Domestic Violence on Children

Studies have shown time and again that children who are raised in two-parent households tend to fare better developmentally than their peers who live in single-parent homes. Nevertheless, one of the harsh realities of family life for many young people is the amount of domestic violence they experience, including violence directed at them. While the number of children in the United States that live in domestically violence households has declined in recent years, millions of young people continue to live in domestically violent homes. The impact of these abusive homes on children can be severe and can even have life-threatening implications if the violence is allowed to continue unabated. Fortunately, there are some legal steps that spouses and partners can take to protect themselves and their children, but these injunctions are only short-term solutions to a long-term problem. To gain some fresh insights into how children are affected by domestic violence, this paper provides a review of selected online resources, followed by a summary of the research and important findings in the conclusion.

Review and Analysis

Although definitions vary from jurisdiction to jurisdiction, the definition of domestic violence used by the State of Florida states that, "Domestic violence means any assault, aggravated assault, battery, aggravated battery, sexual assault, sexual battery, stalking, aggravated stalking, kidnapping, false imprisonment, or any criminal offense resulting in physical injury or death of one family or household member by another family or household member" (Legal definition of domestic violence 2012, p. 2). Clearly, all of these types of behaviors have the potential to cause adverse effects on any family member, but these adverse effects are especially pronounced when young children are involved. For instance, Goode (2012) emphasizes that, "Exposure to violence has a profound effect on children, making them more prone to emotional problems like depression and anxiety and increasing the chances that they will either become victims of violence themselves or commit crimes in later life" (p. 1).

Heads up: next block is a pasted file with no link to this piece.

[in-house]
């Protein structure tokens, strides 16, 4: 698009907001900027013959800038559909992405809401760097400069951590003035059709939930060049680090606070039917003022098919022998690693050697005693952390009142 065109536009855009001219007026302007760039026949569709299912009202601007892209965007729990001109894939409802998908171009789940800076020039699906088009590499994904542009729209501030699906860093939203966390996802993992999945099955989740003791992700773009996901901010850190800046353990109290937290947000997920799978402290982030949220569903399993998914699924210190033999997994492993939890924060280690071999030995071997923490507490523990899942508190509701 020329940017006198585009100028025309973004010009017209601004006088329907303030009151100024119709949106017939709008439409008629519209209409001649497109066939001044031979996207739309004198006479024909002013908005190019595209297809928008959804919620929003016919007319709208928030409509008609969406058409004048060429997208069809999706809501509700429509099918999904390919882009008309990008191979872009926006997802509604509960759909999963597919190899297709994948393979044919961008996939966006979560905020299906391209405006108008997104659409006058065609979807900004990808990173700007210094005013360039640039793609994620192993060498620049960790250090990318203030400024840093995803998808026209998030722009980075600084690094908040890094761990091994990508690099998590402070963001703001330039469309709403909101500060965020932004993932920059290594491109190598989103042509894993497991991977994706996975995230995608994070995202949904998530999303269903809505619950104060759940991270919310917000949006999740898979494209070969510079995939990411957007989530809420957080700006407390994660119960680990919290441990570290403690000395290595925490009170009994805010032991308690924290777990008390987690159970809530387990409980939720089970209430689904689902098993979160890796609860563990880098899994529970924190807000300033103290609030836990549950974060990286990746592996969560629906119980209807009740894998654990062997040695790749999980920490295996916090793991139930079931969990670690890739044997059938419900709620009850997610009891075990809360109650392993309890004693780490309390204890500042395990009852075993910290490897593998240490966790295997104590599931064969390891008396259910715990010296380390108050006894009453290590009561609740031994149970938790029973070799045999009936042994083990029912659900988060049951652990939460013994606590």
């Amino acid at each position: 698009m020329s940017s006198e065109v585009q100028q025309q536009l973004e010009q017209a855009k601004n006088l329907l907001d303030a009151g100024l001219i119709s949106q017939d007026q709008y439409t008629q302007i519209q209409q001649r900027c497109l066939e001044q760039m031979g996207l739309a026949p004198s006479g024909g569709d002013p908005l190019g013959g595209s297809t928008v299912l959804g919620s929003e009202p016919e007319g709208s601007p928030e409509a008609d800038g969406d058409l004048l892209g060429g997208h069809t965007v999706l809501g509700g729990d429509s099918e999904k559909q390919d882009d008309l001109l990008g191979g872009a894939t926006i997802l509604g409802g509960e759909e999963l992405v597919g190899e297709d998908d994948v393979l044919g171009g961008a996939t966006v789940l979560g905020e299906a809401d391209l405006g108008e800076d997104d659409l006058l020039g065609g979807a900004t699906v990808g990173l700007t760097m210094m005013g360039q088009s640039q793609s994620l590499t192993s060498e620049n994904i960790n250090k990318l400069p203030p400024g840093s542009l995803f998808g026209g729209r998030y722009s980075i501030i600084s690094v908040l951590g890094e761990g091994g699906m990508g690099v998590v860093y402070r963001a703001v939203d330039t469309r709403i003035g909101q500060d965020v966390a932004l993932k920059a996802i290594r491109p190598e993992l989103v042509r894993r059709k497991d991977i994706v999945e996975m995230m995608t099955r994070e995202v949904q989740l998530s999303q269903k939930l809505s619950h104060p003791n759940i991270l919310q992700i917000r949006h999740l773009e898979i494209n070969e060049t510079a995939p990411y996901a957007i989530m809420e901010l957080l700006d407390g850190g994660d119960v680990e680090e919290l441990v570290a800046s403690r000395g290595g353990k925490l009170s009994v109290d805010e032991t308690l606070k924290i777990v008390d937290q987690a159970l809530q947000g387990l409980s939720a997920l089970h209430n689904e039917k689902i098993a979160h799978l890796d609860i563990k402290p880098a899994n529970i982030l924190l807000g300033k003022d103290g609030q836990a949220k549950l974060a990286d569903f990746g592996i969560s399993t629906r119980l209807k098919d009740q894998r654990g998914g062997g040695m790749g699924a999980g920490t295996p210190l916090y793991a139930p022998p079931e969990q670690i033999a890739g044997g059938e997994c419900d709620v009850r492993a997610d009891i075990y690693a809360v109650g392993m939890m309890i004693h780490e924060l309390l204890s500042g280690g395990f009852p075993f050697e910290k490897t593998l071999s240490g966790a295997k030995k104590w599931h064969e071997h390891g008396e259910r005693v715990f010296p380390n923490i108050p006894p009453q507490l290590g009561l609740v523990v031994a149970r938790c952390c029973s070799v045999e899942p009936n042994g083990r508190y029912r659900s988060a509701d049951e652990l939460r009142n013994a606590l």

Although there are some indications that the number of children being exposed to domestic violence is declining, the harsh reality is that millions of young people are still subjected domestic violence in ways that are harmful to them. In this regard, Goode (2012) reports that the number of children exposed to domestic violence in 1993 was a staggering 8.7 million, but this number had decreased to 2.8 million by 2010 but the majority of these children (1.6 million) were under the age of 12 years. According to Goode, "The exposure to violent crime was greatest in households headed by an unmarried adult, single-parent households, households with incomes under $15,000 a year and those in urban areas, the report found. Exposure to simple assault was more common than exposure to more serious violent crimes" (2012, p. 3).

A recent report from McGinty (2012) also suggests that the problem of children being exposed to domestic violence remains severe in many parts of the country and the effects on the children involved can be devastating. In this regard, McGinty (2012) reports that in New York City, "In 2011 alone, the Administration for Children's Services, the city's child welfare agency, investigated complaints involving 88,191 children, according to agency figures. Almost 4,000 were removed from their homes" (p. 3). The breakdown of the statistics involved indicates some sobering trends in domestic violence and children. For instance, McGinty notes that, "Forty-eight of the children who died, or about two-thirds of the total, were infants and toddlers. And 15 of the deaths, or 20%, were ruled homicides" (p. 4).

The truly disturbing aspects of this analysis concern the number of reports that had been filed on these families in the past, which should have served as a wake-up call to the city's Administration for Children's Services but which apparently have been overlooked or understudied. According to McGinty, "Fifty-six percent of the families had been the subject of multiple complaints" (2012, p. 4). Indeed, New York City police respond to more than 700 domestic violence calls every day, but Jimenez (2011) emphasizes that,…